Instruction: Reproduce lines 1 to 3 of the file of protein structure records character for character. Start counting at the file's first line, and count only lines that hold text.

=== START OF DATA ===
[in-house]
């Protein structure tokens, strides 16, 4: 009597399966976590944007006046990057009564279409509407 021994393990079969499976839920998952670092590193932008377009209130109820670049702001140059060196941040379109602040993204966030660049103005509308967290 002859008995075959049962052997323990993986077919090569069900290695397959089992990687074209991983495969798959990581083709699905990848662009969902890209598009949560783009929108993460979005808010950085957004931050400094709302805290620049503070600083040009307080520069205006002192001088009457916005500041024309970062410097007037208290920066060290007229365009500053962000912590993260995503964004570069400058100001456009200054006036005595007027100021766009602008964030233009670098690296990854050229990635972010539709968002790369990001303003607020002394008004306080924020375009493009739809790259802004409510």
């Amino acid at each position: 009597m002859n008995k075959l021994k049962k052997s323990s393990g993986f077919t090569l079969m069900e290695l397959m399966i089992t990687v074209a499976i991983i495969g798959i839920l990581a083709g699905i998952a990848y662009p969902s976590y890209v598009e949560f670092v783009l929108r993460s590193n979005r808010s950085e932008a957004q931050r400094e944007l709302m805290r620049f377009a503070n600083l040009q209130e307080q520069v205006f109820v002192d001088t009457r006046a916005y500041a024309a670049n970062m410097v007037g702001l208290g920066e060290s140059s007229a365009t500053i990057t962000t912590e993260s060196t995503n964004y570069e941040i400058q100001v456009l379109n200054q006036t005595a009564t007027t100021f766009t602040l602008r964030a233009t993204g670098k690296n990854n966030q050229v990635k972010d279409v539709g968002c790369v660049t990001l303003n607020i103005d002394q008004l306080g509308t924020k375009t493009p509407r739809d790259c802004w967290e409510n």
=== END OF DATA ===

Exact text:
[in-house]
């Protein structure tokens, strides 16, 4: 009597399966976590944007006046990057009564279409509407 021994393990079969499976839920998952670092590193932008377009209130109820670049702001140059060196941040379109602040993204966030660049103005509308967290 002859008995075959049962052997323990993986077919090569069900290695397959089992990687074209991983495969798959990581083709699905990848662009969902890209598009949560783009929108993460979005808010950085957004931050400094709302805290620049503070600083040009307080520069205006002192001088009457916005500041024309970062410097007037208290920066060290007229365009500053962000912590993260995503964004570069400058100001456009200054006036005595007027100021766009602008964030233009670098690296990854050229990635972010539709968002790369990001303003607020002394008004306080924020375009493009739809790259802004409510």
């Amino acid at each position: 009597m002859n008995k075959l021994k049962k052997s323990s393990g993986f077919t090569l079969m069900e290695l397959m399966i089992t990687v074209a499976i991983i495969g798959i839920l990581a083709g699905i998952a990848y662009p969902s976590y890209v598009e949560f670092v783009l929108r993460s590193n979005r808010s950085e932008a957004q931050r400094e944007l709302m805290r620049f377009a503070n600083l040009q209130e307080q520069v205006f109820v002192d001088t009457r006046a916005y500041a024309a670049n970062m410097v007037g702001l208290g920066e060290s140059s007229a365009t500053i990057t962000t912590e993260s060196t995503n964004y570069e941040i400058q100001v456009l379109n200054q006036t005595a009564t007027t100021f766009t602040l602008r964030a233009t993204g670098k690296n990854n966030q050229v990635k972010d279409v539709g968002c790369v660049t990001l303003n607020i103005d002394q008004l306080g509308t924020k375009t493009p509407r739809d790259c802004w967290e409510n």